Continuing The Tradition
What happens to the family records when the genealogist dies?
The valuable research done by the genealogist should not be lost when that person "goes to join his or her ancestors." It is important to continue the tradition!
In some families, there is more than one family member interested in genealogy. That means there is someone else to receive the informational treasure trove, preserve it, continue the research, increase the collection of facts and collaborating proof, and disseminate the information to family members and other interested parties. Unfortunately, in other families, there is no one to assume these responsibilities.
Genealogists and family historians are strongly urged to make provisions for the bequest and maintenance of their genealogical records. This should take the form of a provision in one's will. Make certain that you have a will, and that you name an individual, organization, or archive as a beneficiary to receive your materials. Don't make the assumption, though, that one of these is willing to accept your collection without talking to them first. And please be aware that a financial endowment of some sort for the maintenance and/or storage of the materials may also be needed for organizations like archives.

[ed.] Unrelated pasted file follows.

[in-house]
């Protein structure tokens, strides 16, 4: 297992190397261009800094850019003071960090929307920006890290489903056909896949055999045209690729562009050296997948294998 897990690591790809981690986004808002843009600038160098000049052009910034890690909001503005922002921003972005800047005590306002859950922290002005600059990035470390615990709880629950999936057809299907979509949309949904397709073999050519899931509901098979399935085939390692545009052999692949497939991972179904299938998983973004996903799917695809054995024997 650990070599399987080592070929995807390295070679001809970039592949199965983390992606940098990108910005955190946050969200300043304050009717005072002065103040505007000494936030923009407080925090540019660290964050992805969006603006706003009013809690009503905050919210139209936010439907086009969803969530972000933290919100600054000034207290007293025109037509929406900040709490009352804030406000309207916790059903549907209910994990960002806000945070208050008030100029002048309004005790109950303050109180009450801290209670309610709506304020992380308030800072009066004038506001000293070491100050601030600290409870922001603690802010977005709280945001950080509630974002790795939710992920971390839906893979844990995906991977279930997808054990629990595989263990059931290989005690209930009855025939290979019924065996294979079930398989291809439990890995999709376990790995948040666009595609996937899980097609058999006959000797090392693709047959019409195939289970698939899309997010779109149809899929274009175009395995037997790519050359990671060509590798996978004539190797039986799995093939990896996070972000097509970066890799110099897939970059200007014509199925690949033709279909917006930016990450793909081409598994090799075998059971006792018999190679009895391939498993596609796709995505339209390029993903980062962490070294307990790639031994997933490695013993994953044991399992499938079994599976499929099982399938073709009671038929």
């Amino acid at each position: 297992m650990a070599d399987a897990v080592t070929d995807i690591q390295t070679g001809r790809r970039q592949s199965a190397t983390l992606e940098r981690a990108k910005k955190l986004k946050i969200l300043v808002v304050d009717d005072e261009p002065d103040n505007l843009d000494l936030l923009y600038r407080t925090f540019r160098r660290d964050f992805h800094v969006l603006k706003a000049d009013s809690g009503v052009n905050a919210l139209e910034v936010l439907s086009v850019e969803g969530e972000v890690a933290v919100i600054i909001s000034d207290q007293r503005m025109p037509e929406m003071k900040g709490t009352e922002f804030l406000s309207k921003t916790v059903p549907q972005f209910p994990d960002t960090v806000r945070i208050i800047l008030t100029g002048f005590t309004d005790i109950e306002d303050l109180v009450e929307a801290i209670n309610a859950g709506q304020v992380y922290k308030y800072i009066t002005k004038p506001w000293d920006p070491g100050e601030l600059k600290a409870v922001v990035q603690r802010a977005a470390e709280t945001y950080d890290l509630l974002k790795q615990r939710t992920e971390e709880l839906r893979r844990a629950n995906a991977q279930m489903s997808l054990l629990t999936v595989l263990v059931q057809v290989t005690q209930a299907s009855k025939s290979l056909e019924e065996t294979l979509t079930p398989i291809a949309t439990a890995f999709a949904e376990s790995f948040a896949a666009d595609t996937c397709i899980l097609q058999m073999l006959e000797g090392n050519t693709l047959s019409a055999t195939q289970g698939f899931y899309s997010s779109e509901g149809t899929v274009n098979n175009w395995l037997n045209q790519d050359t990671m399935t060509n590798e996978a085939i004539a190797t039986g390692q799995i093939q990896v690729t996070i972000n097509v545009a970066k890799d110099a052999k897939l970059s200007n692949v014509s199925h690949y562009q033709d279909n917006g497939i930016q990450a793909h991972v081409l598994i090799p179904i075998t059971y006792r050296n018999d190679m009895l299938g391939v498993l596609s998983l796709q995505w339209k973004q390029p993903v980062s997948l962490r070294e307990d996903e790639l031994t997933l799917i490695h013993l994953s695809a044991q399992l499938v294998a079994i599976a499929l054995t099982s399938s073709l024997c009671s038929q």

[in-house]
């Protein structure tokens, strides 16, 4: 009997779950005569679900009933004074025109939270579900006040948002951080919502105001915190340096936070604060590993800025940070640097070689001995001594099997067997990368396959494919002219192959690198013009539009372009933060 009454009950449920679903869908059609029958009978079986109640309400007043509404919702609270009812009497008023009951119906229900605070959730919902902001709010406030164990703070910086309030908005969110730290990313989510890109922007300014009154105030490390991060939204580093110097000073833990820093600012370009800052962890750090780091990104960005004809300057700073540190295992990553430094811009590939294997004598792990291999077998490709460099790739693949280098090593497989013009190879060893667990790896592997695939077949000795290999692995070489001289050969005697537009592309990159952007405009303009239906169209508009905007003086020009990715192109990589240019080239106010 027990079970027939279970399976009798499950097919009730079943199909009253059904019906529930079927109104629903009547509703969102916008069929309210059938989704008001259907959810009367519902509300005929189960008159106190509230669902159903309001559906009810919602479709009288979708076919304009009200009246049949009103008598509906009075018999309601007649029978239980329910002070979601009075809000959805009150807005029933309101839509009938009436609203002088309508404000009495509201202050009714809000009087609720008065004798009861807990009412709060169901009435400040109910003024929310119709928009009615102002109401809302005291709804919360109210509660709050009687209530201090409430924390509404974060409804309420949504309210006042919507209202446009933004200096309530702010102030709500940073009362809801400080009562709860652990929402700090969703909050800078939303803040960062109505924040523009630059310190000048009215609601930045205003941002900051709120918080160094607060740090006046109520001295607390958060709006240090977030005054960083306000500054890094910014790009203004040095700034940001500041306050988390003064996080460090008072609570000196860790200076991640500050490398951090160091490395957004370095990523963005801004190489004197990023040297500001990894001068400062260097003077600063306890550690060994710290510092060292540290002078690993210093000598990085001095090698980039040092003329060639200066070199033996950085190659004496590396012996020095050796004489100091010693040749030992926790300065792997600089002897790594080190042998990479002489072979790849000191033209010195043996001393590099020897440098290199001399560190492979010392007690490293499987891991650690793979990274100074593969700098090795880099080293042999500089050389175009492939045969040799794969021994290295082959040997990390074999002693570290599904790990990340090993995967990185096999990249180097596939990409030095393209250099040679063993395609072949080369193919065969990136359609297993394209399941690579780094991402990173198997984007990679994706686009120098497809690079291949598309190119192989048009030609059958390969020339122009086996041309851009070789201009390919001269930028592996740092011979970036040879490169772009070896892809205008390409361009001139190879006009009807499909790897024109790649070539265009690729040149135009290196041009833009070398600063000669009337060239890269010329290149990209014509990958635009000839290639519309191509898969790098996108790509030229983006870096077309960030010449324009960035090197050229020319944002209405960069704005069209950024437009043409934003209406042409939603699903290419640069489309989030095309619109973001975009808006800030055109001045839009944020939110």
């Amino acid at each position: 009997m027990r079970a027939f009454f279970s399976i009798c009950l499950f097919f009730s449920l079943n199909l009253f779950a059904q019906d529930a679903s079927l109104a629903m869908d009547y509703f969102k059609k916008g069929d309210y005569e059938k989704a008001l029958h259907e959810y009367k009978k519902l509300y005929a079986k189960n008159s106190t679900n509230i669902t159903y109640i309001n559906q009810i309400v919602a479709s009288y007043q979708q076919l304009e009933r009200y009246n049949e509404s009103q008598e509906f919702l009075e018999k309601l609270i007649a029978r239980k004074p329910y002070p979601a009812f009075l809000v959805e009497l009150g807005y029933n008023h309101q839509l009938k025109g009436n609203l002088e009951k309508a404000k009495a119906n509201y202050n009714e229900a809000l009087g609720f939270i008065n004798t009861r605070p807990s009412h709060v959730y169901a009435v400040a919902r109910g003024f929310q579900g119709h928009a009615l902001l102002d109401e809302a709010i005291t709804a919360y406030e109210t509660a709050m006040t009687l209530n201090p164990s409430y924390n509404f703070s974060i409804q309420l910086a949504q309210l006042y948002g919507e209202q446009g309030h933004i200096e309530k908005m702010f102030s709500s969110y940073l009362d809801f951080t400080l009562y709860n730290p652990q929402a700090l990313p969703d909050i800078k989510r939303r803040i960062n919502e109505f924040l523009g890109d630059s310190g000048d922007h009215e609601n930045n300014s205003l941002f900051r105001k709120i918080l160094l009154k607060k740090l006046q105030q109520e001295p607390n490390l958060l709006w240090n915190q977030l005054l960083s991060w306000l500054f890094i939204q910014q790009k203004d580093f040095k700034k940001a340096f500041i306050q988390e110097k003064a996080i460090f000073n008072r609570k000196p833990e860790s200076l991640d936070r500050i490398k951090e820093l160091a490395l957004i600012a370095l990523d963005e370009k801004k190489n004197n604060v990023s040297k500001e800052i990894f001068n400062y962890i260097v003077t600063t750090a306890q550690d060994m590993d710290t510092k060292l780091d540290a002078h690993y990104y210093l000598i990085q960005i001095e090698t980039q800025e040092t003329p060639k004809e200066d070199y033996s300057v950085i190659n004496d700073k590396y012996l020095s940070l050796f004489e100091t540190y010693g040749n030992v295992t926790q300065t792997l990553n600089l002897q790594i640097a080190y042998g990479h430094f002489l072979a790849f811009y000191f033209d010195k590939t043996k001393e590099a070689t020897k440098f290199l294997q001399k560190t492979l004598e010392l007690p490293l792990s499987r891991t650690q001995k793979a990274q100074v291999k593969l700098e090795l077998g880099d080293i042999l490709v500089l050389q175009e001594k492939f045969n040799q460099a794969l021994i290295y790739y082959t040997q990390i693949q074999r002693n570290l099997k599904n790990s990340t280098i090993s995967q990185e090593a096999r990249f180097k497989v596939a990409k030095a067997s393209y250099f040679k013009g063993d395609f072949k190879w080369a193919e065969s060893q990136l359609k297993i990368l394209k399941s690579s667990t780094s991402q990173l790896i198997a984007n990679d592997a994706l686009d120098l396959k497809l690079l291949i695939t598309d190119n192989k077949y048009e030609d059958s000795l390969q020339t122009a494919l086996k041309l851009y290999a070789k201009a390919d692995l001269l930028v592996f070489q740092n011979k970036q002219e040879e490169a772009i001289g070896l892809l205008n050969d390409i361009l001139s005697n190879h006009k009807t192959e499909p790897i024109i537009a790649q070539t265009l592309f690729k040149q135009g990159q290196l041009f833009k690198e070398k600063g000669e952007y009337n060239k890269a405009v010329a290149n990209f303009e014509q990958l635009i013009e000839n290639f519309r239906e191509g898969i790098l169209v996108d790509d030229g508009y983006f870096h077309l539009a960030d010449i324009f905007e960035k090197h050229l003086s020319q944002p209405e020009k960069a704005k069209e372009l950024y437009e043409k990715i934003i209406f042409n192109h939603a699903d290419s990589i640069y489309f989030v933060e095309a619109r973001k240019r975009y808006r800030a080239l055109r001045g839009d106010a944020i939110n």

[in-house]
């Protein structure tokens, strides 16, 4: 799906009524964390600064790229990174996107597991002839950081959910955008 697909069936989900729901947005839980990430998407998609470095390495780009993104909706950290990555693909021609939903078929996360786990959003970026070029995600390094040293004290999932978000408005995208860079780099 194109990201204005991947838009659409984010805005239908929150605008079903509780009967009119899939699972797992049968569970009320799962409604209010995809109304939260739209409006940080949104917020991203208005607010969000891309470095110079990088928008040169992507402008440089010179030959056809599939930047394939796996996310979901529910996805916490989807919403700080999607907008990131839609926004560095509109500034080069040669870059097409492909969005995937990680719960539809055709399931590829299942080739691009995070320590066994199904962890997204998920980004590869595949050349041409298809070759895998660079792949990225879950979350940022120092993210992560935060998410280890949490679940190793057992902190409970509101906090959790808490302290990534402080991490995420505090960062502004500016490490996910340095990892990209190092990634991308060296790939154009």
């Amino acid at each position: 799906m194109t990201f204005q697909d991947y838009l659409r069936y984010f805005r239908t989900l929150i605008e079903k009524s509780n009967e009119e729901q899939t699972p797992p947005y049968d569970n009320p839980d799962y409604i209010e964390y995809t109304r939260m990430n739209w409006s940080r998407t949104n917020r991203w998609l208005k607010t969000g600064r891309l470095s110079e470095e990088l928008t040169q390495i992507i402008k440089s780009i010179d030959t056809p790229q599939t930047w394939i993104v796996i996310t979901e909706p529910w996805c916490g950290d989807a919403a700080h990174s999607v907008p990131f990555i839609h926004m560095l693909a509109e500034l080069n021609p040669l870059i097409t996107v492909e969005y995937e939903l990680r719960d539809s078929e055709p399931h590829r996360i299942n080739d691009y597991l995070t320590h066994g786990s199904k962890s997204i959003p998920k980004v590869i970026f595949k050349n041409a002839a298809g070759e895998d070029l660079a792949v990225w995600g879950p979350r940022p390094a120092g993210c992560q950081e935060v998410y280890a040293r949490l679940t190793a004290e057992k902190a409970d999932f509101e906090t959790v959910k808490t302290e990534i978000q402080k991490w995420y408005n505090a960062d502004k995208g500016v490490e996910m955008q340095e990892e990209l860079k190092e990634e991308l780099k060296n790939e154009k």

Perhaps you are the end of your family line. It is irrelevant whether your family was influential in the community or ordinary citizens. If your materials describe people's lives in context of a specific time, document historical information, and paint a picture of life in the community, there is value to having your materials become part of some collection. A public or genealogical library may welcome the bequest; the local, county or state genealogical or historical society also may be interested in accepting your collection. Check with your proposed beneficiary before you write or change your will. Understand what would be required or expected.
We all want a part of ourselves to be perpetuated after we're gone. As genealogists, we have a responsibility to ourselves, our families, and our communities to insure that the results of our long and thorough labors are not lost.
I urge genealogists to make certain that they have arranged for the proper placement of their materials after they're gone. Remember how hard it was for us to locate materials? Make it easier for future generations.
George G. Morgan
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